After a 24-year wait, a Skibbereen family finally got closure at an inquest this week, which heard how their son went missing while fishing in Baltimore in 1995.
AFTER a 24-year wait, a Skibbereen family finally got closure at an inquest this week, which heard how their son went missing while fishing in Baltimore in 1995.
In Bandon this week, coroner Frank O’Connell told the family of Daniel John Minihane (20) of Glencurragh, Skibbereen, that even though Denis drowned 24 years ago, a verdict of drowning could now be recorded, and a death certificate issued, despite the fact that no body was actually recovered.
Mr O’Connell said he was approached in 2015 about opening an inquest into Mr Minihane’s death, after the fisherman was last seen fishing on his boat in Baltimore Bay on January 26th 1995.
‘I opened it last July and Daniel John’s mother, Frances, told me that he had gone off fishing on his own that morning and was seen by two fishermen – Anthony O’Dwyer and Denis Cronin – at the time,’ said Mr O’Connell.
‘Gardaí then gave evidence of searches and then it emerged that there were too possible eye witnesses to seeing the boat submerged, and they raised the alarm.’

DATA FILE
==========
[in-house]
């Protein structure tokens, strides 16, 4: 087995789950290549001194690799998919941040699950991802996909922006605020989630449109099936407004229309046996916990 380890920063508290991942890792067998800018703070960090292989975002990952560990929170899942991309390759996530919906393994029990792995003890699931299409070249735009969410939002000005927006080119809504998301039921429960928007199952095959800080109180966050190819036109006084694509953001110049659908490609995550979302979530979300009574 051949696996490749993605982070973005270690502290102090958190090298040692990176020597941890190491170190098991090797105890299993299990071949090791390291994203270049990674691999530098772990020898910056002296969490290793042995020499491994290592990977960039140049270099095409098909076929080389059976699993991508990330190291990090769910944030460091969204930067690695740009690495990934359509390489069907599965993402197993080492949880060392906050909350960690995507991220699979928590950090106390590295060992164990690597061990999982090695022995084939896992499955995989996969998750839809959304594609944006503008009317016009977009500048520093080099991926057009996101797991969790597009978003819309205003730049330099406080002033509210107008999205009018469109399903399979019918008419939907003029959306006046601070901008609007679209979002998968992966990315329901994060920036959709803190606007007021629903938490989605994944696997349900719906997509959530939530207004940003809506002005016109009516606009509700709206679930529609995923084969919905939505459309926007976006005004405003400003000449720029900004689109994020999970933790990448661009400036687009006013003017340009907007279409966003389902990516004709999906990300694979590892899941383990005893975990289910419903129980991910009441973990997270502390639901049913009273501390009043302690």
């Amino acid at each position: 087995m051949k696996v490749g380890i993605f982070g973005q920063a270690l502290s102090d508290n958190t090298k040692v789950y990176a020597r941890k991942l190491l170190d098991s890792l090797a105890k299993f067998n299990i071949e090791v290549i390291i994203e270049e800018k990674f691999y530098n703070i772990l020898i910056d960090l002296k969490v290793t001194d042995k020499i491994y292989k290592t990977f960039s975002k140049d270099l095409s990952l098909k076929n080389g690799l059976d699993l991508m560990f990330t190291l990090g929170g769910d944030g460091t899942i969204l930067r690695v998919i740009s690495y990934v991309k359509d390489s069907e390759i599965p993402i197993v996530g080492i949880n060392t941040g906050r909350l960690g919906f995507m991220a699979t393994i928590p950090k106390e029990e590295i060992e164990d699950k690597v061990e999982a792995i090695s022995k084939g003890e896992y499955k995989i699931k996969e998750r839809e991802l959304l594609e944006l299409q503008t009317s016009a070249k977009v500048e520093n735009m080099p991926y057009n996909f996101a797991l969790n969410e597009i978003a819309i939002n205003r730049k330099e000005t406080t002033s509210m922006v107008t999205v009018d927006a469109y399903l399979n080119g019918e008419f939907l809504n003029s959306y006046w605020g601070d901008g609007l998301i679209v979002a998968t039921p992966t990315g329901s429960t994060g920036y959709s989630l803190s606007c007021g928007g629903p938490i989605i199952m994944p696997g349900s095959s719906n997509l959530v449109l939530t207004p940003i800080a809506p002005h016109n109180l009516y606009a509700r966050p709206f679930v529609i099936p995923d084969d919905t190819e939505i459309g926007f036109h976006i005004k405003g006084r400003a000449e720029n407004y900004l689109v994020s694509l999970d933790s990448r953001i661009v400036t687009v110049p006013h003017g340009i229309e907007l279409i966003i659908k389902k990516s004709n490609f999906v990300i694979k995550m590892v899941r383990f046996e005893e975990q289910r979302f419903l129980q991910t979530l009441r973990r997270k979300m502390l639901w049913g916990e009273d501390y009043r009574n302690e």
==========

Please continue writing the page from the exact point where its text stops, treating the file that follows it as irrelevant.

On foot of this information, Mr O’Connell wrote to the Minister for Justice about this information, and he ordered him to hold a full inquest.
At the inquest this week, Anthony O’Dwyer from Church Cross said he remembered the date that Daniel John went missing. He said he was heading out fishing with Denis Cronin that same morning.
‘We went out at 9am and Daniel John was going out the same time too. It was a fresh enough day and we stopped at one point and he kept going out further,’ said Mr Cronin.
‘Later on we saw something sticking out of the water and as we got closer, we saw that it was his boat, the bow was up and the rest of her was submerged. He had shrimp pots and they were hanging off the bottom of it.
He said they went right up close to the boat and then alerted the Valentia Coast Guard.
They stayed with the boat for a while and when another boat came along, they gave them ropes to raise the boat but there was too much weight and the boat sank.
‘She went under the water and we looked to see if he was around. We don’t know how long Daniel John was in the water.’
Mr Cronin said that day they stayed out all day looking for Mr Minihane, and other local boats came out also to search for him, and that a big search was carried over the next few weeks.
‘It was definitely his boat, Moonshiner – we recognised it earlier that morning. He was hauling shrimp pots and maybe there was too much weight on the boat for the conditions on the day.’
Mr O’Connell said that it would be a fair guess that while he was hauling, the boat went down and it was consistent with weights pulling the boat down.
In conclusion, Mr O’Connell said the verdict is that Daniel John Minihane died in the sea off Baltimore Bay as a result of drowning when his fishing boat became swamped by waves.
He offered his deepest sympathies to the Minihanes and said he hopes that this gives them a bit of closure after a 24-year wait.
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